The River Center: Deepest respect for the grandparents who find themselves parenting their grandchildren

Published: 6/25/2019 2:28:07 PM

I have just spent some time in North Carolina with our 21-month-old and 4 ½ year old granddaughters. My daughter and her husband had an opportunity to go on a vacation and we offered to help care for Lila and Linnea while they were gone.

Dave and I have three grown daughters. Our middle daughter has two daughters. We’ve done this before. It’s like riding a bike, right?

It was wonderful to spend a chunk of time with the girls – over two weeks. We got them up, helped them get dressed, fed them, played with them, settled them for naps, read them books, bathed them, and tucked them in. We showered lots of love on them and received lots of love return – hugs and sloppy kisses in abundance.

We also wiped bottoms, dried tears, applied band aids, received a good many scowls and heard “No!” more times than I can count. Negotiations were on-going and intense, reminding me of my days in labor management.

You should know that we were not alone. The other grandma was there as well as an aunt. We were able to share the care of the girls. Even so, at almost two and almost 5, there is an abundance of energy. Always. If they are awake, they are moving, talking, prodding, and needing something. Outings are planned around the naps. Naps are key to everyone’s good attitude.

This time with our granddaughters made me think about the grandparents who are in the position of parenting their grandchildren. The day in and day out responsibility for active little ones can be daunting. At a time when they are retiring or thinking of retiring, many grandparents find they must keep working because there are more mouths to feed, clothes to buy for growing children, school supplies to purchase, and educations to consider. The ability to put your feet up at the end of the day is gone. There is homework to oversee, baths to be run, lunches to pack. In addition to this round-the-clock care for grandchildren, add the legal and emotional quagmire of caring for your children’s children.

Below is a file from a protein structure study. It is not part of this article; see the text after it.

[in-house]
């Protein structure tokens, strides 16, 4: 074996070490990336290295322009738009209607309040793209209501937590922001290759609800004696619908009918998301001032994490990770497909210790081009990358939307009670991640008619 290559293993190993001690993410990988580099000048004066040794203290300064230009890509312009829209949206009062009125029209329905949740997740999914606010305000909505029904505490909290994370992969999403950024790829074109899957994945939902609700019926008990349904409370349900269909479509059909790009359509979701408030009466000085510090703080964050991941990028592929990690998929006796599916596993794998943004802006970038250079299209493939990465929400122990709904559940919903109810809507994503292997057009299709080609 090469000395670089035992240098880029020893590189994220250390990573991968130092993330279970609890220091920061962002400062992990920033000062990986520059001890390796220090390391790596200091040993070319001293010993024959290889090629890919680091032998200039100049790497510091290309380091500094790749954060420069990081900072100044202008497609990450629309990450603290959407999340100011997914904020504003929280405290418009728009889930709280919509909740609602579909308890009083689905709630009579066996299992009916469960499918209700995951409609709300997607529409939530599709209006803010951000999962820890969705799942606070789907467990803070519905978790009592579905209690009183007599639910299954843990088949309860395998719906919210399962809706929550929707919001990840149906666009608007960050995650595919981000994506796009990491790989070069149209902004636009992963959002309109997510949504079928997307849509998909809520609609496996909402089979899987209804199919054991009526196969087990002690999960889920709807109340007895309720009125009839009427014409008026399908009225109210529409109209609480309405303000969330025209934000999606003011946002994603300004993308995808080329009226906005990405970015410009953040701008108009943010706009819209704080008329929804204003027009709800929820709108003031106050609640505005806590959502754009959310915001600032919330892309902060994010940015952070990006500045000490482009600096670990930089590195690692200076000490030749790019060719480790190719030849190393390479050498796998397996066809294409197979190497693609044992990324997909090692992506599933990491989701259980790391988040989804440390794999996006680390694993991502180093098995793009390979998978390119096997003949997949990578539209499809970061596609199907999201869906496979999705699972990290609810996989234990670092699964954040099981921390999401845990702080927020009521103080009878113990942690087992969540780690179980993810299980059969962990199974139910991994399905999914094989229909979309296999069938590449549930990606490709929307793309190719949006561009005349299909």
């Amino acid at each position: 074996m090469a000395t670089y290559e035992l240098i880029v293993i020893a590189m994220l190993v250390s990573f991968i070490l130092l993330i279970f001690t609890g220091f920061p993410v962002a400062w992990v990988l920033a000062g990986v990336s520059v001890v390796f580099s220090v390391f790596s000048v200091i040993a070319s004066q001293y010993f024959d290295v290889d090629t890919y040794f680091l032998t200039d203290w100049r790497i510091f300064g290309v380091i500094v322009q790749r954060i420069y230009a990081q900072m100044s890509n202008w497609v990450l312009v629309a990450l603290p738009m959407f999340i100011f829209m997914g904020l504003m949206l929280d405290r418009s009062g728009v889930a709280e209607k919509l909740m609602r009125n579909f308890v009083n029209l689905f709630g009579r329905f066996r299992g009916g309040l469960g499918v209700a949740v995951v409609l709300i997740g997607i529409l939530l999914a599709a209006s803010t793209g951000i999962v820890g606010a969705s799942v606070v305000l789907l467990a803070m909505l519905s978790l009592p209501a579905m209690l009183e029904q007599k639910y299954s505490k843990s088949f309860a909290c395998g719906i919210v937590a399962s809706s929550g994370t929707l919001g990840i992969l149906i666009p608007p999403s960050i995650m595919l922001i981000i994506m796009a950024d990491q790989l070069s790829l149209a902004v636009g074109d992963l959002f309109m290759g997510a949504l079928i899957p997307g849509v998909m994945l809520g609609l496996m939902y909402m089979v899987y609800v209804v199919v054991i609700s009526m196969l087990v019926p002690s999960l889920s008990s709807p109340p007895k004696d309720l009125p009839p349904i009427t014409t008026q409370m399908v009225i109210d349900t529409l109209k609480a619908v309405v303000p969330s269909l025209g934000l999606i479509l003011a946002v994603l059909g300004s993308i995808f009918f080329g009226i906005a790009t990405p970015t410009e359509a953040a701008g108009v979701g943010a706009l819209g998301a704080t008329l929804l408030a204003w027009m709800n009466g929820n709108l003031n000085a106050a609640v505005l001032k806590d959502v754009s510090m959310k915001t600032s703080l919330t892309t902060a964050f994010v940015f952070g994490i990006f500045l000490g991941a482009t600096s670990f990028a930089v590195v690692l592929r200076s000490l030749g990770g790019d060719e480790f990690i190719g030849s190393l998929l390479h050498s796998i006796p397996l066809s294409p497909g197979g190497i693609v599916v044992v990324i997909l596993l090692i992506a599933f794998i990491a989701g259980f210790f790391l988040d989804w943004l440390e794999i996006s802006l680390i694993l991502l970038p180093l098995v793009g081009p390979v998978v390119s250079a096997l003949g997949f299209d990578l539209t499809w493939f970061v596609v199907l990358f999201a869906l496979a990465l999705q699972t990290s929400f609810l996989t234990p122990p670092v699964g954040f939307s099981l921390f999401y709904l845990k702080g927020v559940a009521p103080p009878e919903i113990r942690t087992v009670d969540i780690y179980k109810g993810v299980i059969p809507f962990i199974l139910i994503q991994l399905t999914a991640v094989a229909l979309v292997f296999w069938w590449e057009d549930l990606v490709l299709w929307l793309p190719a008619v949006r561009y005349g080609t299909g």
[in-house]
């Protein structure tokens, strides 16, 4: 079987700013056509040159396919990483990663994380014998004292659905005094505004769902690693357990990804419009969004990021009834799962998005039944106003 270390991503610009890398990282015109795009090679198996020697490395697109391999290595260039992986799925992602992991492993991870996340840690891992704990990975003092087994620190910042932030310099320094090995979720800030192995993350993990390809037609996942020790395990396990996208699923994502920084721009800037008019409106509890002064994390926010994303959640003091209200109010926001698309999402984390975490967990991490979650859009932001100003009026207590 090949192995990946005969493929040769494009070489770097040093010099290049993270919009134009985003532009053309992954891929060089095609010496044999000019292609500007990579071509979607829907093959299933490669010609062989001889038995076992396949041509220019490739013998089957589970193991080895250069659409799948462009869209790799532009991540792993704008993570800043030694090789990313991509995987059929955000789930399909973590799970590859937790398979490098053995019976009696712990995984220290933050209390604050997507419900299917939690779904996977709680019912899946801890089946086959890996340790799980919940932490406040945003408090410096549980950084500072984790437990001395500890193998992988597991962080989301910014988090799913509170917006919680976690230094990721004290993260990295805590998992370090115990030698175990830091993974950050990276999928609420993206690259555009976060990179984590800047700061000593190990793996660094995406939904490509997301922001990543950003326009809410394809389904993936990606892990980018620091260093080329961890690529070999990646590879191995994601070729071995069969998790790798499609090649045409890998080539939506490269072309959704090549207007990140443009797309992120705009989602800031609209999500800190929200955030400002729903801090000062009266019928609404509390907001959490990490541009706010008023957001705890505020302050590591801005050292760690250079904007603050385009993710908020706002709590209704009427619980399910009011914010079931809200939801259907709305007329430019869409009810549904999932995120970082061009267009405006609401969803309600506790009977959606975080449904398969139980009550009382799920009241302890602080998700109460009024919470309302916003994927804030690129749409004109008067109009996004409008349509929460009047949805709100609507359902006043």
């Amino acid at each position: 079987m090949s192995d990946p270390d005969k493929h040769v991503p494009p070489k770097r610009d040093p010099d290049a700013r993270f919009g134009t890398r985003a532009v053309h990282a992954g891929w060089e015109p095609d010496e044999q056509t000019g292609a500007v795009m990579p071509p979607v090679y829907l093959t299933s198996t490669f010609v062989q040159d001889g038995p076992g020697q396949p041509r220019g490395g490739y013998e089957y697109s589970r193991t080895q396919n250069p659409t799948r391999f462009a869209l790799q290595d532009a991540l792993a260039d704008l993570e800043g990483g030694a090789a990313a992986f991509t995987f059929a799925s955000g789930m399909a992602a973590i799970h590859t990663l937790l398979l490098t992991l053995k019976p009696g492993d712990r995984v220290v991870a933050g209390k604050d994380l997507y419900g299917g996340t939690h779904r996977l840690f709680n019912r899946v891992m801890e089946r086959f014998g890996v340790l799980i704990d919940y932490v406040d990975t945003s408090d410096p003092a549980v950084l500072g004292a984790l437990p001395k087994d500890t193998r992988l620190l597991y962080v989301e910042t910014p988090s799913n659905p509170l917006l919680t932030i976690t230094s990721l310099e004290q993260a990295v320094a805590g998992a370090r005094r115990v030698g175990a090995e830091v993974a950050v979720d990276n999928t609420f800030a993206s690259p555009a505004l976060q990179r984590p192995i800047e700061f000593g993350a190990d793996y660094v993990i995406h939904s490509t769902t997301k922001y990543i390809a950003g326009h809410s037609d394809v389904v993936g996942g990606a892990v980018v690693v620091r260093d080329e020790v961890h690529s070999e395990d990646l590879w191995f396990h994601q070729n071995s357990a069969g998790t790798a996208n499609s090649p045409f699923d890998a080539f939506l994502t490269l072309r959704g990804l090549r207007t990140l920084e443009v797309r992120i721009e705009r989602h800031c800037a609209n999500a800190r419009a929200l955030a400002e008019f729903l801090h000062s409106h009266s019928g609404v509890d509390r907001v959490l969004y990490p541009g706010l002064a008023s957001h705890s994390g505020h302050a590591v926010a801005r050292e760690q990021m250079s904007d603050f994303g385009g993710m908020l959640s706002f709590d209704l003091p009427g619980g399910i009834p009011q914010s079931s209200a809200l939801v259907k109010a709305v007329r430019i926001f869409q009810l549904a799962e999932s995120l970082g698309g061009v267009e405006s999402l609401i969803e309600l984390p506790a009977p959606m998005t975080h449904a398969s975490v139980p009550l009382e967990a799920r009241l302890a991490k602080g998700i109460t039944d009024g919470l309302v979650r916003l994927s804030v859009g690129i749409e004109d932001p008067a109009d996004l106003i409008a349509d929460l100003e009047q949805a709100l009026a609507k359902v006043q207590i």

The River Center and The Grapevine both are family and community resource centers. Together we have facilitated a group for grandparents who are parenting their grandchildren since 2015. The grandparents in this group have supported each other, learned about resources available to support their families, and been a significant voice for other families facing similar challenges.

In 2017 testimony from several of these local grandparents resulted in new legislation. HB 629 established grandparents as preference for guardianship in cases of parent’s substance misuse and is the first of its kind in the nation. SB 148 created a commission to study the impact of the opioid crisis on grandparents. They have met with Senator Hassan to tell their stories and answer her questions in preparation for her work on the national level. Over the past year they have supported the creation of a similar group for grandparents in Keene.

In New Hampshire, there are well over 10,000 grandparents parenting their grandchildren. They love their families and will do whatever it takes to care for their grandchildren.

The men and women who take on the challenge of raising their grandchildren have my deepest respect. They are doing whatever it takes to provide love, stability and a nurturing environment for the next generation. They are brave and determined. Thank you for being willing and able. You are heroes.

Check out Families, Forests, and Farms – weekly fun field trips all over our region. For details go to or give us a call at 924-6800.

Margaret Nelson is executive director of The River Center Family and Community Resource Center in Peterborough. Contact her  at

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